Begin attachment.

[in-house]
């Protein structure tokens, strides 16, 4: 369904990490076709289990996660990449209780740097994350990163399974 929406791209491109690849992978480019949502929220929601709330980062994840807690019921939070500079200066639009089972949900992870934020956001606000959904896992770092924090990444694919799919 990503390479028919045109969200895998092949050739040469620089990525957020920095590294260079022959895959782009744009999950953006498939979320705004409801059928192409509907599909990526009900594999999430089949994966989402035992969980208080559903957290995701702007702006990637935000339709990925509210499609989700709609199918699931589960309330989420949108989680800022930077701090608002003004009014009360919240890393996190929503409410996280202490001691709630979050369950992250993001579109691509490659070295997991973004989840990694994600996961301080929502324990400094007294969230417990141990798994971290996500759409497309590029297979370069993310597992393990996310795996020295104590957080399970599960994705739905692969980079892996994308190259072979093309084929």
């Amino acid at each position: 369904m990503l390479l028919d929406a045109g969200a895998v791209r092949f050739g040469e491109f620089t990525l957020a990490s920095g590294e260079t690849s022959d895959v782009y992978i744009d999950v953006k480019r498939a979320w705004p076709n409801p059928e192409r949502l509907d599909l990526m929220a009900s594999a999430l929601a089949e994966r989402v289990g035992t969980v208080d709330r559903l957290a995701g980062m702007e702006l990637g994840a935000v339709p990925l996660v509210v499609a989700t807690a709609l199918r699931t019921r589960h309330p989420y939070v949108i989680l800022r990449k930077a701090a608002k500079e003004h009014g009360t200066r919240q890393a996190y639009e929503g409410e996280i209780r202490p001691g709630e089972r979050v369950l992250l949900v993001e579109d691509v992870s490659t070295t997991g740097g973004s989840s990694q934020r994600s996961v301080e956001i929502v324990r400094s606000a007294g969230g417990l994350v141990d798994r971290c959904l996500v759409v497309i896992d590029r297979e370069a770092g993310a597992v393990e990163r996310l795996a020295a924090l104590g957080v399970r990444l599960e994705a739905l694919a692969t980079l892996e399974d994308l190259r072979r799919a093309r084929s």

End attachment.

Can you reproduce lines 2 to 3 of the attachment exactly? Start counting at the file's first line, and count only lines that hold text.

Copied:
């Protein structure tokens, strides 16, 4: 369904990490076709289990996660990449209780740097994350990163399974 929406791209491109690849992978480019949502929220929601709330980062994840807690019921939070500079200066639009089972949900992870934020956001606000959904896992770092924090990444694919799919 990503390479028919045109969200895998092949050739040469620089990525957020920095590294260079022959895959782009744009999950953006498939979320705004409801059928192409509907599909990526009900594999999430089949994966989402035992969980208080559903957290995701702007702006990637935000339709990925509210499609989700709609199918699931589960309330989420949108989680800022930077701090608002003004009014009360919240890393996190929503409410996280202490001691709630979050369950992250993001579109691509490659070295997991973004989840990694994600996961301080929502324990400094007294969230417990141990798994971290996500759409497309590029297979370069993310597992393990996310795996020295104590957080399970599960994705739905692969980079892996994308190259072979093309084929």
């Amino acid at each position: 369904m990503l390479l028919d929406a045109g969200a895998v791209r092949f050739g040469e491109f620089t990525l957020a990490s920095g590294e260079t690849s022959d895959v782009y992978i744009d999950v953006k480019r498939a979320w705004p076709n409801p059928e192409r949502l509907d599909l990526m929220a009900s594999a999430l929601a089949e994966r989402v289990g035992t969980v208080d709330r559903l957290a995701g980062m702007e702006l990637g994840a935000v339709p990925l996660v509210v499609a989700t807690a709609l199918r699931t019921r589960h309330p989420y939070v949108i989680l800022r990449k930077a701090a608002k500079e003004h009014g009360t200066r919240q890393a996190y639009e929503g409410e996280i209780r202490p001691g709630e089972r979050v369950l992250l949900v993001e579109d691509v992870s490659t070295t997991g740097g973004s989840s990694q934020r994600s996961v301080e956001i929502v324990r400094s606000a007294g969230g417990l994350v141990d798994r971290c959904l996500v759409v497309i896992d590029r297979e370069a770092g993310a597992v393990e990163r996310l795996a020295a924090l104590g957080v399970r990444l599960e994705a739905l694919a692969t980079l892996e399974d994308l190259r072979r799919a093309r084929s």